Broadway Will Shut Down After Governor Limits Attendance

Gov. Andrew M. Cuomo, citing public health risks from the coronavirus pandemic, on Thursday ordered an end to all gatherings of more than 500 people, forcing an unprecedented shutdown of Broadway, the heart of America’s theater industry and the economic lifeblood for many artists.

Cuomo said the restriction would go into effect at 5 p.m. on Thursday, forcing a temporary end to the runs of 31 plays and musicals, from crowd favorites like “Hamilton” and “The Lion King” to new musicals like “Six,” which had been scheduled to open Thursday night.

The Broadway League, a trade organization representing producers and theater owners, said the closing would last through April 12.

The industry — central to, and symbolic of, New York — had for several weeks been hoping to avoid mass closings, which are likely to cost tens of millions of dollars to investors and workers, and to permanently end the runs of some plays and musicals. Broadway is not only the pinnacle of the American theater world, but is also big business: Last season the industry grossed $1.8 billion and drew 14.8 million patrons.

But as worry about the pandemic intensified, actors voiced increasing concern about working through a pandemic and public health experts advised against gatherings of large numbers of people.

All 41 Broadway theaters have at least 500 seats, and most have more than 1,000.

The closing was prompted in part by concern from Actors’ Equity Association, the labor union representing 51,000 performers and stage managers around the country, which had become increasingly focused on health risks to its members. And theater producers, facing dwindling advance sales and concern for audiences and employees, came to agree.

The industry wanted either Cuomo or Mayor Bill de Blasio to order a closing, because of a widespread understanding that the shows’ insurance policies would only provide coverage if a closing is government-mandated.

De Blasio suggested Thursday that, rather than closing down Broadway, he would prefer to explore reducing the capacity of Broadway theaters. But theater producers said that would be financially devastating. Revenue would plunge while operating costs remained flat, and the union said the idea would not protect its members.

Multiple other cultural organizations had already announced that they will close. In New York on Thursday, the Metropolitan Museum of Art, the Metropolitan Opera and Carnegie Hall all said they would close temporarily, and many other smaller organizations, from the Irish Arts Center to Yale Repertory Theater, did the same. And theaters are being shuttered around the world — in Italy and Germany, for example, as well as in Seattle and San Francisco.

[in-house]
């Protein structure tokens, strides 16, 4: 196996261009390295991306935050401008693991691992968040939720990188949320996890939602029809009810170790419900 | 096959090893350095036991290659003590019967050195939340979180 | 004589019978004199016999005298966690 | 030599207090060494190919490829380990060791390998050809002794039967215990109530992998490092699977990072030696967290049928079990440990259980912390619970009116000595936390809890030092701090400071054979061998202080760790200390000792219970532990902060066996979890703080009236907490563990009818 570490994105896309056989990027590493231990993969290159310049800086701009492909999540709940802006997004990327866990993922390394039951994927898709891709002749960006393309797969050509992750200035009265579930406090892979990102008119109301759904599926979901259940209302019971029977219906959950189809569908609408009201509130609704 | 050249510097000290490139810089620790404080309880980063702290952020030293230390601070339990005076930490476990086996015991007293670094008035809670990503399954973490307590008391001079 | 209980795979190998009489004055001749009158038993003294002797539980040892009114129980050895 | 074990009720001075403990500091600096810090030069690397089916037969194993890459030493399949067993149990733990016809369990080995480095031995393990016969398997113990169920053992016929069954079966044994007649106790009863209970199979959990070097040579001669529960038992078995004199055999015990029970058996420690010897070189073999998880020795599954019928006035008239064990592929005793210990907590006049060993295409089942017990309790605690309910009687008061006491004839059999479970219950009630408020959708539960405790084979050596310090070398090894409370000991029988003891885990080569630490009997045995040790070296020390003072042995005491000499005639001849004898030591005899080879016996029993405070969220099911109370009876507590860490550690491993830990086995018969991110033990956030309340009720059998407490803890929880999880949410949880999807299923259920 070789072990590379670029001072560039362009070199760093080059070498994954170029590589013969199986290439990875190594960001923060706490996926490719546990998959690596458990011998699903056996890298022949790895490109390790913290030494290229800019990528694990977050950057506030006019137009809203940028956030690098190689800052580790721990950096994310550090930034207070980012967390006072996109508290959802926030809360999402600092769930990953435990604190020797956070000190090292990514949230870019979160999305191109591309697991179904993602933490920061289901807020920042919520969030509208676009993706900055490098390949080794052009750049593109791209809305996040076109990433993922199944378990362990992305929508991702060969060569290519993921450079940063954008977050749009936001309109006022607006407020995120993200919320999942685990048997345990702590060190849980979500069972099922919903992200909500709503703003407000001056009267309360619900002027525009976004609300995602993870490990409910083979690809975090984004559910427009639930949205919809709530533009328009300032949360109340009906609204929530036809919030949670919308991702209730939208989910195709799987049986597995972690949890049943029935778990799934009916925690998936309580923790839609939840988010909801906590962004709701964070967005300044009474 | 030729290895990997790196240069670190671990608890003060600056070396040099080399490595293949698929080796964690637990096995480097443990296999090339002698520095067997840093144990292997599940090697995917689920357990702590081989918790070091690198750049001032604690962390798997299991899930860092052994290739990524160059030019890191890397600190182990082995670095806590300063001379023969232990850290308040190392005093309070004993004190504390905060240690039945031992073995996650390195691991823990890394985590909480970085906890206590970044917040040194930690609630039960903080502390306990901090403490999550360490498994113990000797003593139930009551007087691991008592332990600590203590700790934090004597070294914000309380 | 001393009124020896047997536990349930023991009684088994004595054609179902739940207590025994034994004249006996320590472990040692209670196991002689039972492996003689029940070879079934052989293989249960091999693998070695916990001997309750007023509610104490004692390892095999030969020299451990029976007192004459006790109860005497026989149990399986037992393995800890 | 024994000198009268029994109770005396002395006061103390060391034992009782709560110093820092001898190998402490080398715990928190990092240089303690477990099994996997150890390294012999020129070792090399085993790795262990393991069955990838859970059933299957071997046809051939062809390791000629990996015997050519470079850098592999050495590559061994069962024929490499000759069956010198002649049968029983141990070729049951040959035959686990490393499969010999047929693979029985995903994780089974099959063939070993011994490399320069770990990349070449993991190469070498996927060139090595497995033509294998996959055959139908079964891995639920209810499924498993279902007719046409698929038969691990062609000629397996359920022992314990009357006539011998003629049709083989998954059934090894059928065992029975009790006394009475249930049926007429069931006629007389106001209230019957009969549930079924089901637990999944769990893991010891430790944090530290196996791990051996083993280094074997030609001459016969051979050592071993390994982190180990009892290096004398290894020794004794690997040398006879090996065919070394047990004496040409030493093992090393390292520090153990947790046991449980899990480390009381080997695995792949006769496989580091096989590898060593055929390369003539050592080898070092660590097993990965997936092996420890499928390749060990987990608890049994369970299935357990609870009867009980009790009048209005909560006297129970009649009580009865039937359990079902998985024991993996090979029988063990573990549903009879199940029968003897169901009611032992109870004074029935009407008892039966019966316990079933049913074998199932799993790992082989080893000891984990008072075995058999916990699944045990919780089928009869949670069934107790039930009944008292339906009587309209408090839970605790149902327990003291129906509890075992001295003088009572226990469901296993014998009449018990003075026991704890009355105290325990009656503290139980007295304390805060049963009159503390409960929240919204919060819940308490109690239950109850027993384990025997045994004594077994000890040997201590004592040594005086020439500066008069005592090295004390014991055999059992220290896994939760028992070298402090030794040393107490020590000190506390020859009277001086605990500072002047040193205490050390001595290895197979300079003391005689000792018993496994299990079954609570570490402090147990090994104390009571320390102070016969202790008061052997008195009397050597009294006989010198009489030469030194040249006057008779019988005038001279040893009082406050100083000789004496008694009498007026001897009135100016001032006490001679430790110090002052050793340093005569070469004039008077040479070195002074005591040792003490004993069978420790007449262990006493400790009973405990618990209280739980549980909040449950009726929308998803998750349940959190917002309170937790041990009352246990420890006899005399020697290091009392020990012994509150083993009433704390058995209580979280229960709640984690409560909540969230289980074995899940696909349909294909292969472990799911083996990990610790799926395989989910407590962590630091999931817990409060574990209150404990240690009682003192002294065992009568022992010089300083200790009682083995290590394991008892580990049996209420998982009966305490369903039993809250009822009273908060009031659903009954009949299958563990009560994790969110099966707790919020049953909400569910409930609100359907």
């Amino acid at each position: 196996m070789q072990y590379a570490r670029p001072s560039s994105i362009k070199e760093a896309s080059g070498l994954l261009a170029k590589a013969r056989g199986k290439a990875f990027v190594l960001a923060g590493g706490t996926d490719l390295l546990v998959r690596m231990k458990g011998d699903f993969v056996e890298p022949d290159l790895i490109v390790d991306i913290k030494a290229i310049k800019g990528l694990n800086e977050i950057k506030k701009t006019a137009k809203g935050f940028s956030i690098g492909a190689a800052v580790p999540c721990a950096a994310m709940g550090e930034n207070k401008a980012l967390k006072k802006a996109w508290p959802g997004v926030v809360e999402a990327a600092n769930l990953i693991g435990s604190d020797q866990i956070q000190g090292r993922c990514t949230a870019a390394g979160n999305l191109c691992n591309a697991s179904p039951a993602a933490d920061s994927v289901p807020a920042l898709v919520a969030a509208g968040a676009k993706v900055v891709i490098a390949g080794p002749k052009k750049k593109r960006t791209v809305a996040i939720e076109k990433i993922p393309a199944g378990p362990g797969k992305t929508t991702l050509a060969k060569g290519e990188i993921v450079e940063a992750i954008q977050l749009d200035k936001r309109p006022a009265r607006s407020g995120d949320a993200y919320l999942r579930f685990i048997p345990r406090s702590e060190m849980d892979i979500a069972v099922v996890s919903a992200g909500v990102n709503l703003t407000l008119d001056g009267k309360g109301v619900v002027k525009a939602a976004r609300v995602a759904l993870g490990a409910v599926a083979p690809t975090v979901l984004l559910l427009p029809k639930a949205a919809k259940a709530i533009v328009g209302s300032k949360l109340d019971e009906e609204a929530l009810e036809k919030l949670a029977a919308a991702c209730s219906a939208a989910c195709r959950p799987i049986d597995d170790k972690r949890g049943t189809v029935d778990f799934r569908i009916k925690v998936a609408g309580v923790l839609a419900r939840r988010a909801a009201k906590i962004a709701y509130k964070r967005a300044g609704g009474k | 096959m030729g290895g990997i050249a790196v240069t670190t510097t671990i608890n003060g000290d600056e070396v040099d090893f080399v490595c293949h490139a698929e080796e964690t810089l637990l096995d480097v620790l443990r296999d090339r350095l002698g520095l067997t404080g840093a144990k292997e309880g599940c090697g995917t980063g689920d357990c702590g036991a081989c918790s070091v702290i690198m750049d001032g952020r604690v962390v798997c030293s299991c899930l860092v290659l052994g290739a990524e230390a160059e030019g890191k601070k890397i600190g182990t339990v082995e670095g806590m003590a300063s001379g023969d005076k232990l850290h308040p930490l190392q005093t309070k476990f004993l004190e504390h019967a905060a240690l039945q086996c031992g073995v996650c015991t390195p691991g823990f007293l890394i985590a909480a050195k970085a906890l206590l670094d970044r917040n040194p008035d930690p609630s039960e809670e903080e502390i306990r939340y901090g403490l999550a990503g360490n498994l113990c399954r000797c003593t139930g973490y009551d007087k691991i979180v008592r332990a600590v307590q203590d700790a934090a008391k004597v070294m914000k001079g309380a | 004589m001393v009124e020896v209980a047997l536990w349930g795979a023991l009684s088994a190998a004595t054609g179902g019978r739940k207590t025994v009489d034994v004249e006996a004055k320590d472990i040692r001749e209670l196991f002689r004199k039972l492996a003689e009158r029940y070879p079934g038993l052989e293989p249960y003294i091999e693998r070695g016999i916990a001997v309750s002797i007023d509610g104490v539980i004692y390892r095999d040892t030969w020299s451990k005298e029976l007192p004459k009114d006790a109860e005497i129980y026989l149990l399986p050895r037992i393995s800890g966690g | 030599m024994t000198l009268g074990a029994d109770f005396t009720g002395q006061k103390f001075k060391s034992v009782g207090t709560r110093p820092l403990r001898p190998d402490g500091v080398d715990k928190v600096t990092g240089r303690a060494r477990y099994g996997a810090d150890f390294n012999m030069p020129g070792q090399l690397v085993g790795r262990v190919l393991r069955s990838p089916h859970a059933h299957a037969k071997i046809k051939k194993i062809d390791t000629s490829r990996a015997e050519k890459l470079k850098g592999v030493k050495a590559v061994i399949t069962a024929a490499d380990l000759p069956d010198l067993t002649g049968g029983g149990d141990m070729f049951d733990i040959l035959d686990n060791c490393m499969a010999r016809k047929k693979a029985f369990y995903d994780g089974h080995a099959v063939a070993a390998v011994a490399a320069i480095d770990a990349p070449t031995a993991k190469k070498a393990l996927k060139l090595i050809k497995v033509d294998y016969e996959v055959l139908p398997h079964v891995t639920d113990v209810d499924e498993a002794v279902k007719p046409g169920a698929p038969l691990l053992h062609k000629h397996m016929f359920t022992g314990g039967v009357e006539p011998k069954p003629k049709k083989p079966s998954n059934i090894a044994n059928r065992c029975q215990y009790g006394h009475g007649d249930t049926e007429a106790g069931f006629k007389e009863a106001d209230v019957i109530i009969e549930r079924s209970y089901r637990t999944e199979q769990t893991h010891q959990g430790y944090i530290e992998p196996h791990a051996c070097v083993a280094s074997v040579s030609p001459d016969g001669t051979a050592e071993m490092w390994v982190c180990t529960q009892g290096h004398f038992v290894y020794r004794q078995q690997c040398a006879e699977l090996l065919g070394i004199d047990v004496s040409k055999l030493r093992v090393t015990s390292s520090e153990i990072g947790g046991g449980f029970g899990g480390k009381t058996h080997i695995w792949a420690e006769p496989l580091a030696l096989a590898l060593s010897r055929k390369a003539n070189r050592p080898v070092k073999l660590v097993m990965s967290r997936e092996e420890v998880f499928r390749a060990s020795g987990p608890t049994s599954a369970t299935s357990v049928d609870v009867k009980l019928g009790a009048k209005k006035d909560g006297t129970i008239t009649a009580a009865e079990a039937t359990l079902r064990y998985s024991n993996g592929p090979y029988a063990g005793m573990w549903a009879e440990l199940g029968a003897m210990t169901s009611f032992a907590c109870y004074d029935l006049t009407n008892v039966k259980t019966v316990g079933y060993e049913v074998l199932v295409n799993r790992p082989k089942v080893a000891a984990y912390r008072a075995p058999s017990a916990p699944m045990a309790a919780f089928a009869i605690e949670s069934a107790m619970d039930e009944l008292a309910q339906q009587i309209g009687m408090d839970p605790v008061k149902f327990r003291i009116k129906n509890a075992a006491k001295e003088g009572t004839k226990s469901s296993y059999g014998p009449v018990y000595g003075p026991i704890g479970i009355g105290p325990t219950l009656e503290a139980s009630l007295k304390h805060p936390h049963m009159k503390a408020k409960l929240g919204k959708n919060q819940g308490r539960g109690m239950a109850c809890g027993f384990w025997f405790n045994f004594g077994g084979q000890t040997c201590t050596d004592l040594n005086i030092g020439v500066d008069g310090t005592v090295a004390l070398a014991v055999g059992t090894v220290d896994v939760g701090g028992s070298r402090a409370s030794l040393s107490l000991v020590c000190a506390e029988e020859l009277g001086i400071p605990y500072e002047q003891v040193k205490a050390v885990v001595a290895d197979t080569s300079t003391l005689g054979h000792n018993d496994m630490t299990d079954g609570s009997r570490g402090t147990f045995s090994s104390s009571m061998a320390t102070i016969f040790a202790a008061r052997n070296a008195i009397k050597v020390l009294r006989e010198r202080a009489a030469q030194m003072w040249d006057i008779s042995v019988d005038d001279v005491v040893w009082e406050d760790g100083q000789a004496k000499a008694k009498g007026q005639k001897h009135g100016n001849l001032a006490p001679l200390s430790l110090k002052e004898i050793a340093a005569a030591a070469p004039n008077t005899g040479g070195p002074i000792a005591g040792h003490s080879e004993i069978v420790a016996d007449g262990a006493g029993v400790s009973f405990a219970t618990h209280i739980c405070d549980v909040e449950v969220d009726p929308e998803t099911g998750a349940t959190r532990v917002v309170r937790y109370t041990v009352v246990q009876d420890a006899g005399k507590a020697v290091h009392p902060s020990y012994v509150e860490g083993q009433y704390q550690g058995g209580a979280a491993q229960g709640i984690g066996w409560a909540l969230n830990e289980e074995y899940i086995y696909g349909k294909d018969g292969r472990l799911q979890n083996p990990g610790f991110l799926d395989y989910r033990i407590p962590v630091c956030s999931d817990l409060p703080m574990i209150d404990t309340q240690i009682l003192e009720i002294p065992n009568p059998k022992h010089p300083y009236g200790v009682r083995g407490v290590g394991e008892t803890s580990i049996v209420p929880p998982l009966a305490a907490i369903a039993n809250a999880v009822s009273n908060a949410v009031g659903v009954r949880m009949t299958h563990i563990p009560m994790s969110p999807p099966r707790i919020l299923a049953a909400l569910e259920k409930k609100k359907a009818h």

The suspension comes at a difficult time for Broadway, which had 16 openings scheduled between March 12 (“Six”) and April 23 (“Take Me Out”). April 23 is currently scheduled to be the deadline for shows to open to be eligible for the June 7 Tony Awards, but given the pandemic industry officials acknowledge that the eligibility deadline and the date of the awards ceremony might have to change.

Given the length of the shutdown, some shows might opt to cut their losses and never open; industry officials said they also expected that some running shows — those already experiencing box office weakness — would close rather than try to weather a shutdown and reopen.

Broadway theaters did not close for the 1918 flu pandemic. But in more recent years it has shut down for labor disruptions, weather events, and, on 9/11, the terrorist attacks. Most of the closings have been quite short (Broadway, urged to reopen by city officials, was back in business two days after the 2001 terrorist attacks), but most theaters were shut for 19 days by a strike by stagehands in 2007 and 25 days for a musicians strike in 1975.

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